2022 Sundance Film Festival: ‘Good Luck to You, Leo Grande’ Sees Emma Thompson at Her Most Vulnerable

Audrey Fox reviews Good Luck to You, Leo Grande, the latest film from Sophie Hyde starring Emma Thompson and Daryl McCormack. Good Luck to You, Leo Grande premiered at the Sundance Film Festival on January 22, 2022.
User Rating: 9

A strange thing happens to a woman, at least in the eyes of youth-obsessed Hollywood. When she becomes a wife, a mother, or – heaven forfend – turns 50, she is no longer allowed to be perceived as a sexual entity in her own right. She is simply expected to fade into the background, devoting her energy to the people in her life rather than attending to her own needs, gracefully stepping aside for the younger generation. Try to think of how many films you’ve seen that revolve around the sex life of a middle-aged woman – you likely won’t need all ten fingers to count them off. Good Luck to You, Leo Grande is special for that reason alone, with its empathetic examination of a woman who has become utterly detached from her own sexuality, as well as its nuanced depiction of sex work. But none of this would be half as impactful without the two lead performances that ground the film: the always delightful Emma Thompson reaching new levels of emotional vulnerability and an impossibly charismatic turn from Daryl McCormack in a breakthrough role.

When we begin Good Luck to You, Leo Grande, Nancy Stokes (Emma Thompson) sits alone in a hotel room, so nervous that she looks as though she might spontaneously combust. A knock is heard at the door, and if anything, it makes things worse. Leo Grande (Daryl McCormack) has arrived, a sex worker she has hired in a desperate bid to have a positive experience with intercourse after a lifetime of disappointment and resigned obligation with her late husband who was, shall we say, inattentive to her needs. Nancy Stokes is a retired schoolteacher (and one who taught religious education, at that), and this is the most salacious thing she’s ever done in her life. She doesn’t know where to look.

The entirety (or near to) of the film takes place in this one tastefully decorated hotel room, and the production is staged almost as though it were a play. It relies on the performances of its two leads (and really, the only two characters with more than a moment of screentime) for all of its emotional impact – both Thompson and McCormack unquestionably deliver on that. There’s something so incredibly moving in how Thompson depicts all of Nancy’s sadness and regrets, the deep longing she has for a younger version of herself that she didn’t even appreciate until it was gone. We feel every one of her insecurities and anxieties, covered in trademark dry humor and a desperate grasp for some semblance of control.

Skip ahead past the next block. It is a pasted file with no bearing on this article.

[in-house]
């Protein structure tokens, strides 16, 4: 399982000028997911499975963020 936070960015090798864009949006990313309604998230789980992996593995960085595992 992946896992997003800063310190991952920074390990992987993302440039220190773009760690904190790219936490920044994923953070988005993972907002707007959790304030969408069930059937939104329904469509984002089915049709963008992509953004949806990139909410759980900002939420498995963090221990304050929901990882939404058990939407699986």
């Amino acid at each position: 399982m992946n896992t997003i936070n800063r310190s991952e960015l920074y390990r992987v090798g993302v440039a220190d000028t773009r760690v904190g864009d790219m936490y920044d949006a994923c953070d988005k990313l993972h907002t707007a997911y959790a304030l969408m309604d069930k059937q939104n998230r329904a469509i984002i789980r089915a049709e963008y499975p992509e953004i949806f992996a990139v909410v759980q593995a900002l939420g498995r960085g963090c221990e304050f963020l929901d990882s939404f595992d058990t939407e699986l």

And beyond anything else, she delivers a rare gift. This is perhaps one of the only times (in an English language film, that is, not in France, where they’re more evolved about That Sort of Thing) where a middle-aged woman is shown completely naked, not as a joke or a depressing moment that is supposed to make us instinctively shudder at the ravages of age, but as a simple acknowledgment that bodies are incredible things and it is a waste of precious time to constantly think of all the ways ours fail to meet our expectations.

Guiding Helen each step of the way is the utterly perfect Leo Grande, a handsome young man who seems to be part sex worker, part life coach. Despite Nancy’s overwhelming nerves, he is completely unflappable and somehow knows the exact right thing to say in any situation. Utterly committed to delivering a fantasy for his customers, it can be difficult to tell the facade from the real person, which Nancy struggles with. Even though she has hired him for sex, she also clearly seeks an emotional connection, wanting to know him beyond the Leo Grande persona, even when he would rather keep his private life private. He seems perfect, but he still is an actual human being at the end of the day. McCormack does a great job of building a false exterior but never making it feel like a lie. He perhaps would not be in this hotel room were he not being paid, but in everything he says and does, he comes across as genuine – no mean feat.

The success of Good Luck to You, Leo Grande is entirely on the shoulders of the two lead performers. Both Thompson and McCormack allow themselves to become vulnerable in ways that are a rarity in mainstream cinema, going beyond a light-hearted comedy about a middle-aged woman hiring a hot young sex worker and tapping into something universal. Both characters highlight a desire to reframe their identities – Nancy longs for not necessarily her own youth, but the feeling of being young and vibrant and full of possibilities, while Leo leans into his new persona in an attempt to escape the pain of his past. Despite the emotional content, the film never feels weighed down by it, making Good Luck to You, Leo Grande a light-hearted, entirely unexpected delight.

Written by
Audrey Fox has been an entertainment journalist since 2014, specializing in film and television. She has written for Awards Circuit, Jumpcut Online, Crooked Marquee, We Are the Mutants, and is a Rotten Tomatoes approved critic. Audrey is firm in her belief that Harold Lloyd is the premier silent film comedian, Sky High is the greatest superhero movie ever made, Mad Men's "The Suitcase" is the single best episode of television to date, and no one in the world has ever given Anton Walbrook enough credit for his acting work. Her favorite movies include Inglourious Basterds, Some Like It Hot, The Elephant Man, Singin' in the Rain, Jurassic Park, and Back to the Future.

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